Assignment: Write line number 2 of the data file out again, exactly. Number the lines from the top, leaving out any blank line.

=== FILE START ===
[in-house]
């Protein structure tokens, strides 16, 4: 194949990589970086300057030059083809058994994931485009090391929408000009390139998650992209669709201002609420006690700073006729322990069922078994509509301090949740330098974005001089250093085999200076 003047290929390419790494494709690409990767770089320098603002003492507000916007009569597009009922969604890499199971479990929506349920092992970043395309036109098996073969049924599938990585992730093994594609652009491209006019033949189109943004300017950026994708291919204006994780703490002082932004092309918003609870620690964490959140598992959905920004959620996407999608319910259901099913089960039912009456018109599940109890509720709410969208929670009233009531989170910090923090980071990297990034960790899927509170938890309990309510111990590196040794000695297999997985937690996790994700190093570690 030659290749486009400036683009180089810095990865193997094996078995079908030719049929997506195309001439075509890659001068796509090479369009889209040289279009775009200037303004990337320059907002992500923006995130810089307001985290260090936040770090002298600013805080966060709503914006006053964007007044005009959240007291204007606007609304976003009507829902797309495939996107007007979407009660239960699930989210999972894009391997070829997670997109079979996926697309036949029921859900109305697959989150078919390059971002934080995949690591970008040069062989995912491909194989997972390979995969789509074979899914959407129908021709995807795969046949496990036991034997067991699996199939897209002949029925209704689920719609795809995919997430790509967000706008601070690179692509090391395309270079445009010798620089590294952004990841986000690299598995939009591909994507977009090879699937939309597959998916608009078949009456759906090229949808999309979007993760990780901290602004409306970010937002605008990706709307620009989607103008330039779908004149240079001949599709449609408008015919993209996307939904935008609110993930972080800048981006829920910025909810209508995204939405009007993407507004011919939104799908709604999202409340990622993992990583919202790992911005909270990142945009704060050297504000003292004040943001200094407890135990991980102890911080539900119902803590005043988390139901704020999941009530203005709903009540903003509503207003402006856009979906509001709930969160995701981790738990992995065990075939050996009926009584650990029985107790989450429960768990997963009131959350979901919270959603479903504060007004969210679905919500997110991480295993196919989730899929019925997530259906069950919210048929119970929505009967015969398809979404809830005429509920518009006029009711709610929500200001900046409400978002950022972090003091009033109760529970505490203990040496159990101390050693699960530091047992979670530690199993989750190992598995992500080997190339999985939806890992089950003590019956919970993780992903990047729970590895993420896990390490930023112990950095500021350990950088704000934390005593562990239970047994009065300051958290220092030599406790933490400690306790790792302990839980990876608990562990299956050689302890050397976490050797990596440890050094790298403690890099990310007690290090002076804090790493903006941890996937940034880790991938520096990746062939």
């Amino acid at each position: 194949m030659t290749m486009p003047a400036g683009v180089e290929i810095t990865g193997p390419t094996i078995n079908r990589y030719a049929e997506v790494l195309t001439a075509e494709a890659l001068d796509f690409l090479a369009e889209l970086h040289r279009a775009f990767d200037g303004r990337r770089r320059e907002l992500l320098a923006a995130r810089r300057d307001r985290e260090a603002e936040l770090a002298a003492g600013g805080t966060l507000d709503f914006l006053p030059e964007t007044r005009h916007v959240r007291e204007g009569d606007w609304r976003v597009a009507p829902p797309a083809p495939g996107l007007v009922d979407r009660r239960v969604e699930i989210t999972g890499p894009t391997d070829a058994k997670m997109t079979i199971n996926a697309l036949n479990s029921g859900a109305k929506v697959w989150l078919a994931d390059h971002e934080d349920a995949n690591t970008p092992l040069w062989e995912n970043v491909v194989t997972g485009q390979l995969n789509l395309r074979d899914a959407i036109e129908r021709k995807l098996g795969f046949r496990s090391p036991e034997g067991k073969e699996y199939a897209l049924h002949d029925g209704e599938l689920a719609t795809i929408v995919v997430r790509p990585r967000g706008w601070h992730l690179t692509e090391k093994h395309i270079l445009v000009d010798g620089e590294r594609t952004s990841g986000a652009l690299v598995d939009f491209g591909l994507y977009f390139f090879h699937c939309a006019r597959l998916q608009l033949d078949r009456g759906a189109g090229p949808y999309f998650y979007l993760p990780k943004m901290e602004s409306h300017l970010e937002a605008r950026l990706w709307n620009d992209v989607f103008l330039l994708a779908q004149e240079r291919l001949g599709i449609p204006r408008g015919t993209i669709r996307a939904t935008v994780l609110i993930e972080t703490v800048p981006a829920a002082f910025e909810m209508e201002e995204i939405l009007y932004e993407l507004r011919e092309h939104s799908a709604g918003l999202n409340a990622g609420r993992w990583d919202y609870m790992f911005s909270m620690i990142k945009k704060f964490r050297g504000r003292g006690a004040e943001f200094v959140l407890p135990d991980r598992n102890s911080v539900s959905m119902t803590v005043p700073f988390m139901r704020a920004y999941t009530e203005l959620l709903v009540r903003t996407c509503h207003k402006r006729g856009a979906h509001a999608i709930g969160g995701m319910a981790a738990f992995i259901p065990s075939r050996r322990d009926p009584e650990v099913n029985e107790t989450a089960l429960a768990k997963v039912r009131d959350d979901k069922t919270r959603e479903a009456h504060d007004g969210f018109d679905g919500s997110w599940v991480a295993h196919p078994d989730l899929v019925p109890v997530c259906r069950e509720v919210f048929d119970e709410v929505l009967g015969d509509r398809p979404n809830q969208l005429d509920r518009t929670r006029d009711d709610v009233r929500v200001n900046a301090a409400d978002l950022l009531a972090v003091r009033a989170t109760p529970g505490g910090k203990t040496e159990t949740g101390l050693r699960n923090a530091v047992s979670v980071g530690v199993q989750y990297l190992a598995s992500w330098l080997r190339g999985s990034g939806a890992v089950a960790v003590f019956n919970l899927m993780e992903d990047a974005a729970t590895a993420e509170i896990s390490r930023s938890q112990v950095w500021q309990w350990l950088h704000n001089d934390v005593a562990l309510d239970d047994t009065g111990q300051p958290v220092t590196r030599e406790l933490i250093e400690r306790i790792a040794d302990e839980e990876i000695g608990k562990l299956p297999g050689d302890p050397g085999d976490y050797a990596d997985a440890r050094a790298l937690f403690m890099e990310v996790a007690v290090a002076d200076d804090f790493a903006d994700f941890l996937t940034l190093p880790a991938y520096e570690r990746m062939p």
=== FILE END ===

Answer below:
């Protein structure tokens, strides 16, 4: 194949990589970086300057030059083809058994994931485009090391929408000009390139998650992209669709201002609420006690700073006729322990069922078994509509301090949740330098974005001089250093085999200076 003047290929390419790494494709690409990767770089320098603002003492507000916007009569597009009922969604890499199971479990929506349920092992970043395309036109098996073969049924599938990585992730093994594609652009491209006019033949189109943004300017950026994708291919204006994780703490002082932004092309918003609870620690964490959140598992959905920004959620996407999608319910259901099913089960039912009456018109599940109890509720709410969208929670009233009531989170910090923090980071990297990034960790899927509170938890309990309510111990590196040794000695297999997985937690996790994700190093570690 030659290749486009400036683009180089810095990865193997094996078995079908030719049929997506195309001439075509890659001068796509090479369009889209040289279009775009200037303004990337320059907002992500923006995130810089307001985290260090936040770090002298600013805080966060709503914006006053964007007044005009959240007291204007606007609304976003009507829902797309495939996107007007979407009660239960699930989210999972894009391997070829997670997109079979996926697309036949029921859900109305697959989150078919390059971002934080995949690591970008040069062989995912491909194989997972390979995969789509074979899914959407129908021709995807795969046949496990036991034997067991699996199939897209002949029925209704689920719609795809995919997430790509967000706008601070690179692509090391395309270079445009010798620089590294952004990841986000690299598995939009591909994507977009090879699937939309597959998916608009078949009456759906090229949808999309979007993760990780901290602004409306970010937002605008990706709307620009989607103008330039779908004149240079001949599709449609408008015919993209996307939904935008609110993930972080800048981006829920910025909810209508995204939405009007993407507004011919939104799908709604999202409340990622993992990583919202790992911005909270990142945009704060050297504000003292004040943001200094407890135990991980102890911080539900119902803590005043988390139901704020999941009530203005709903009540903003509503207003402006856009979906509001709930969160995701981790738990992995065990075939050996009926009584650990029985107790989450429960768990997963009131959350979901919270959603479903504060007004969210679905919500997110991480295993196919989730899929019925997530259906069950919210048929119970929505009967015969398809979404809830005429509920518009006029009711709610929500200001900046409400978002950022972090003091009033109760529970505490203990040496159990101390050693699960530091047992979670530690199993989750190992598995992500080997190339999985939806890992089950003590019956919970993780992903990047729970590895993420896990390490930023112990950095500021350990950088704000934390005593562990239970047994009065300051958290220092030599406790933490400690306790790792302990839980990876608990562990299956050689302890050397976490050797990596440890050094790298403690890099990310007690290090002076804090790493903006941890996937940034880790991938520096990746062939």